- Gene Simmons is an egotistical, greedy, self-promoting blowhard and undeserved credit-grabber for music and marketing far more interested in the "I" than the "We."
- Peter Criss was a none-too-sharp drunkie/druggie, and a barely competent drummer who had to be taught his parts like a child. He also made outrageous demands while constantly threatening to quit the band and brought in an overbearing wife into the reunion years.
- Ace Frehley was a self-destructive drunk and drug addict who squandered his talent, exhibited bizarre behavior (even by KISS standards), and was incredibly lazy in life and music. But, hey, Stanley writes, he was usually funny as shit!
In the beginning, the makeup, costumes, special effects and member personas were a way to get KISS noticed in addition to their hard rock music. And it made them big. Really big, all over the world as records sold in the millions and concert tickets by the tens of thousands.
The visual image of KISS had arguably as much to do with the band's success as the band's music. But when the merchandising begins to spin out of control with toys, and the ill-fated TV movie KISS Meets the Phantom of the Park is a horrid mess -- though I remember rushing home from a fifth grade school carnival to catch its initial airing on TV -- Stanley has incredible doubts about the band's direction.
He sees the audience lined up to see the band on the Dynasty tour, whose accompanying album featured a (gasp!) disco hit, filled with kids and their parents instead of Zeppelin-loving hard-rock enthusiasts, and writes that those people might as well have been "lining up to see the circus." His feeling was buoyed by the KISS's stage costumes which now included Technicolor feathers and frilly stuff.
Soon, the band is barely selling 1,000 seats in venues that they could have sold out at 18,000 years earlier. Facing hair metal and grunge, Stanley says he was afraid to throw his guitar pick too far into the crowd for fear of it hitting empty floor.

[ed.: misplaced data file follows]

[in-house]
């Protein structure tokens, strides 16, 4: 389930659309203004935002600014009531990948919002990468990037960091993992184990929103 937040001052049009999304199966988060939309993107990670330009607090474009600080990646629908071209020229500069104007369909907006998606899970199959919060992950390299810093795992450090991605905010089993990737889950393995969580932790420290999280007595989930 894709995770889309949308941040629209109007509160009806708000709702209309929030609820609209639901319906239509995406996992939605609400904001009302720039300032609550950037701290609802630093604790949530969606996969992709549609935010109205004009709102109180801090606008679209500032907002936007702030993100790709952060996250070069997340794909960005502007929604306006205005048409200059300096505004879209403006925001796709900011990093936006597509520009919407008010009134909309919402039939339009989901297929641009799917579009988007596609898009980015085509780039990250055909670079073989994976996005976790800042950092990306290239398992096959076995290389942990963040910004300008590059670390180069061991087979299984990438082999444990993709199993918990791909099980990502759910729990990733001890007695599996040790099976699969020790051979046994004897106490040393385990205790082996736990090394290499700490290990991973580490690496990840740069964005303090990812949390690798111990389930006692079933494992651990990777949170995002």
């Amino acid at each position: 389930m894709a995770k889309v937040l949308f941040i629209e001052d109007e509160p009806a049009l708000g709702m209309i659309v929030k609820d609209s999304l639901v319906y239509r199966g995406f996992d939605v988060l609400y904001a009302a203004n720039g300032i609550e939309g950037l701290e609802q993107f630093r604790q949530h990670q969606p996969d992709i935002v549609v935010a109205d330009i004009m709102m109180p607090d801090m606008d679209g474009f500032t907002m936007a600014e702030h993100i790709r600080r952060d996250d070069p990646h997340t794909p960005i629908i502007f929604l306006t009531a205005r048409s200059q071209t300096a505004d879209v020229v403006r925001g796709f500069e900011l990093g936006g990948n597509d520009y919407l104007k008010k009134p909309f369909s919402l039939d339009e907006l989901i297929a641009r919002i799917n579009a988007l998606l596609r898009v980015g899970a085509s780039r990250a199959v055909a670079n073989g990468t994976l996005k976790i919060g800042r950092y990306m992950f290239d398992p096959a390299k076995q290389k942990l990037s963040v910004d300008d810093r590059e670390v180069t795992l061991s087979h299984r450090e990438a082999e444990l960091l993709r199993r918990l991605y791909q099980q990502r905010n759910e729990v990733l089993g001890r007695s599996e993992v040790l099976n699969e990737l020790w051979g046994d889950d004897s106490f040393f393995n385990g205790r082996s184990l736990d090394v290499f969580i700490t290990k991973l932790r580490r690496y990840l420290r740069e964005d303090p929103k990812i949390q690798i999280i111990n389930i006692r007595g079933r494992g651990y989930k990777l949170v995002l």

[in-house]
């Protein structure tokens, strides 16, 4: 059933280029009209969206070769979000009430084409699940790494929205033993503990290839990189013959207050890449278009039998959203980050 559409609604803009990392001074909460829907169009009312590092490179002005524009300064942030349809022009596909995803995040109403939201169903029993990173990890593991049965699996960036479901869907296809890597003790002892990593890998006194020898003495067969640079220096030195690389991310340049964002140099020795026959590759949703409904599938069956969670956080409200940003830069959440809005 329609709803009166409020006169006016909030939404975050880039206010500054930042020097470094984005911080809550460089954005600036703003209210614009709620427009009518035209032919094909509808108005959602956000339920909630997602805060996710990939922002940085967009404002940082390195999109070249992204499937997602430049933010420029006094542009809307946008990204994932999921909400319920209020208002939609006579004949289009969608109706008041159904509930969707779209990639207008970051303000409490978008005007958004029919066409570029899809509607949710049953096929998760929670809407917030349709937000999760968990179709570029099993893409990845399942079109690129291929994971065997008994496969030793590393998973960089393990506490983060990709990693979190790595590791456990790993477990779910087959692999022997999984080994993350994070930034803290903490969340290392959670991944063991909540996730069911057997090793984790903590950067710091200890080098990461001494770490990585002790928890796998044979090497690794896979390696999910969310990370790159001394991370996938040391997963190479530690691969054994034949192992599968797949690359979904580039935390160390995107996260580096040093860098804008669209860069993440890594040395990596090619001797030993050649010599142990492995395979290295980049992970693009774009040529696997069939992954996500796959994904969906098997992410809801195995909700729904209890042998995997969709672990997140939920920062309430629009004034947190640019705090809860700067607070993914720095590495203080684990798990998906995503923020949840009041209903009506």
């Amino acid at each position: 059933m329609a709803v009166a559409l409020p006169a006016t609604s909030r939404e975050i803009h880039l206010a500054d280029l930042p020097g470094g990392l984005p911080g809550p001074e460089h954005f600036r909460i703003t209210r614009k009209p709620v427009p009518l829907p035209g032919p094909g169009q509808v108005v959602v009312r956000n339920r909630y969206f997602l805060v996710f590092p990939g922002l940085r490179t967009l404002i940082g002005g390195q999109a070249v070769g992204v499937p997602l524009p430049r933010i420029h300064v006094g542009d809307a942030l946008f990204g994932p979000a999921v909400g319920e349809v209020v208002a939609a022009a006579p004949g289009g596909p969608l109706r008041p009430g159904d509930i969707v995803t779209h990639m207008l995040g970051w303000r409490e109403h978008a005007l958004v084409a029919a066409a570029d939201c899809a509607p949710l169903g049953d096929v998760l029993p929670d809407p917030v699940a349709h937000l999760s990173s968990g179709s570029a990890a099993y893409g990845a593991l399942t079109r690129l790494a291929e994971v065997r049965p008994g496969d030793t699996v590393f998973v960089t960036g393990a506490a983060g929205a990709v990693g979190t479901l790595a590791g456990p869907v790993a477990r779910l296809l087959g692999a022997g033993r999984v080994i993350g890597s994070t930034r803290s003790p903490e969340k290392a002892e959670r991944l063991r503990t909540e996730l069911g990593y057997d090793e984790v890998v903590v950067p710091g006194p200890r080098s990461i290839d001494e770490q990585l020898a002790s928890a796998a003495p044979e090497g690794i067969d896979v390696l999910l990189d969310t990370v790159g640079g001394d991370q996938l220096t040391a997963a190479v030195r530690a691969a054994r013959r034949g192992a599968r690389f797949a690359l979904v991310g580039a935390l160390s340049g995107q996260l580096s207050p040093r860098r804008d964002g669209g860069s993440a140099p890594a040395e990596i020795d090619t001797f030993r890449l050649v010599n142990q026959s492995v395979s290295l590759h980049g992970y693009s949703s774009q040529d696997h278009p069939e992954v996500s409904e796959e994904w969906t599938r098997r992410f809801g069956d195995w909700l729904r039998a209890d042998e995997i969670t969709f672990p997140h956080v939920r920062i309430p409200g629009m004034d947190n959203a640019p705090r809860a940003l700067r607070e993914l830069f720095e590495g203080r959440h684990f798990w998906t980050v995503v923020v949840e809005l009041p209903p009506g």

KISS would famously take off their makeup and begin to rebuild their fanbase. But ultimately, the popular (and financial) pull to reunite with the since-dismissed Ace Frehley and Peter Criss proved too strong. It led to massively successful tours. Though, later, Frehley and Criss' old problems resurfaced, leading to another parting.
The current KISS lineup, whose summer tour with Def Leppard will end August 31 at the Woodlands Pavilion, finds Tommy Thayer and Eric Singer donning the ousted pair's distinctive Spaceman and Catman makeup and costumes, to the disdain of many of their most hardcore fans. Stanley argues less than convincingly that KISS is a brand and a feeling, and it doesn't matter who wears the outfits.
There may be some validity to that. Simmons has envisioned "KISS" bands playing across the country after he and Stanley hang it up like touring companies of Broadway musicals. But whatever the future holds for KISS, Face the Music is a fine summation of the band's past, written by the member who is the most reliable narrator.